There are steps that can and should be taken to relieve Americans from overdraft fees during this crisis. Depositories don’t have to reject transactions when they eliminate overdraft fees. They can cover overdrafts at no charge — so long as another deposit is incoming, the bank should recover the loan amount — or with reasonably priced lines of credit, as was customary before overdraft fees became the cash cow they are today.
The United Kingdom’s financial regulator has recently eliminated outsized overdraft fees, requiring that banks charge only periodic interest for overdrafts. During this time of crisis, the U.K. regulator has proposed requiring banks to provide up to £500 in overdraft funds, at no cost, over the next 90 days. We can take our own steps toward fairness in the United States:
Congress could include legislation in the next stimulus package prohibiting overdraft fees during the crisis, as proposed by Sens. Cory Booker and Sherrod Brown.
The federal banking regulators (OCC, FDIC, Federal Reserve) and the National Credit Union Administration could order depositories to stop charging overdraft fees during the crisis. Thus far, they have encouraged some overdraft relief but have fallen far short of making relief mandatory.
The Consumer Financial Protection Bureau could deem it an unfair and abusive practice to charge overdraft fees — or at least overdraft fees unlimited in number and amount — during a sweeping economic crisis. The CFPB has conducted thorough research on overdraft practices and concluded that concerns that regulators have identified for years persist today. Yet under current leadership, the Bureau has done nothing to significantly address these concerns. To leave consumers wholly vulnerable to business-as-usual overdraft during this time is a gross betrayal of the agency’s mission.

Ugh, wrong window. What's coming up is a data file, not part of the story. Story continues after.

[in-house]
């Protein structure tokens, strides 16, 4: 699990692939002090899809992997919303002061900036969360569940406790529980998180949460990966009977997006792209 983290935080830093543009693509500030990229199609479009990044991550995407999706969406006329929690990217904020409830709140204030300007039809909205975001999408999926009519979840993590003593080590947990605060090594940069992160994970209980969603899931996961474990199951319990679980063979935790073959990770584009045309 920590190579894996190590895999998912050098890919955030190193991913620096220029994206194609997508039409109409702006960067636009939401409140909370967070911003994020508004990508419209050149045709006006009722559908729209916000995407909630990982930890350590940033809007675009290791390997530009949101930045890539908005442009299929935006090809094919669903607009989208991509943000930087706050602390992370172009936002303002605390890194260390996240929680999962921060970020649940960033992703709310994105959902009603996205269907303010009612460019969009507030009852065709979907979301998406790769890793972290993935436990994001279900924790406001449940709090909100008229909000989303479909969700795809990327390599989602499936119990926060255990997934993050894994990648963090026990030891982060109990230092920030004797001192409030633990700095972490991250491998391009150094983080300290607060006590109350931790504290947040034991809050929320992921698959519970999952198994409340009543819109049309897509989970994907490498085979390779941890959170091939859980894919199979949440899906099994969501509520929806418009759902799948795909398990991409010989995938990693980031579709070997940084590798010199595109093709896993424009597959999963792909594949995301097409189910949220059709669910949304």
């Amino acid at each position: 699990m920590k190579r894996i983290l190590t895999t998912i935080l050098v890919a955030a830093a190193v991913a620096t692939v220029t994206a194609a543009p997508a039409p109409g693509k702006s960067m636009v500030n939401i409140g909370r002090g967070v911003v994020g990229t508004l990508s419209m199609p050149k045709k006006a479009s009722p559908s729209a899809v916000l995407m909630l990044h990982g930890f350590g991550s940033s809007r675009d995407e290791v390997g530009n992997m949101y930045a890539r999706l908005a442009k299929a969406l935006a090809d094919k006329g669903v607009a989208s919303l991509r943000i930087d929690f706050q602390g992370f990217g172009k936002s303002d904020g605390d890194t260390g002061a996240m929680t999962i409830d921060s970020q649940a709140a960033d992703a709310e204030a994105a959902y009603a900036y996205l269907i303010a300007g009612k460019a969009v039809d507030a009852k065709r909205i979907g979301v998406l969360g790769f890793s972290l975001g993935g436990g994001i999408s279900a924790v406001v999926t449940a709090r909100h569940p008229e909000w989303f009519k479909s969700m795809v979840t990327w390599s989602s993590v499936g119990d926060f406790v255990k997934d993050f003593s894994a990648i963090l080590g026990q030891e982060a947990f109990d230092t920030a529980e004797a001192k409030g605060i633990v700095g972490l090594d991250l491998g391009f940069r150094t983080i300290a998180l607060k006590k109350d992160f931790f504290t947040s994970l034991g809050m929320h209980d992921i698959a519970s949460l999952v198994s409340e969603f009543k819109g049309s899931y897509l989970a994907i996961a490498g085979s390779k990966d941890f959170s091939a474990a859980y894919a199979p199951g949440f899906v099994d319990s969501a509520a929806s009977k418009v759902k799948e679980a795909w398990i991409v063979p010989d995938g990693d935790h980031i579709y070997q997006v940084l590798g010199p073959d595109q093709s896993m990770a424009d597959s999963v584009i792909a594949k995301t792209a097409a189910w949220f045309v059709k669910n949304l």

State regulators could order their state-chartered banks to stop charging overdraft fees during the crisis, as the New York Department of Financial Services did in March.
Any of the above could impose more limited moratoria following distribution of stimulus checks — say, 30 or 60 days — to protect those funds from being siphoned off by banks.
Banks and credit unions could do the right thing. Some banks, like Ally and Prudential Bank of Philadelphia, have stopped overdraft fees during the crisis. Others have encouraged customers to seek waivers, but this is clearly inadequate. The largest banks could start by agreeing among each other to stop overdraft fees during the crisis. Many bank executives don’t like these fees but haven’t wanted to lead on eliminating them given the risk of displeasing investors; stopping together would mitigate that concern.
Banks are now able to borrow from the Federal Reserve at zero percent interest. Surely, today more than ever, they owe customers something better than one of the most expensive and punitive credit products known to humankind.
Rebecca Borné is a senior policy counsel at the Center for Responsible Lending.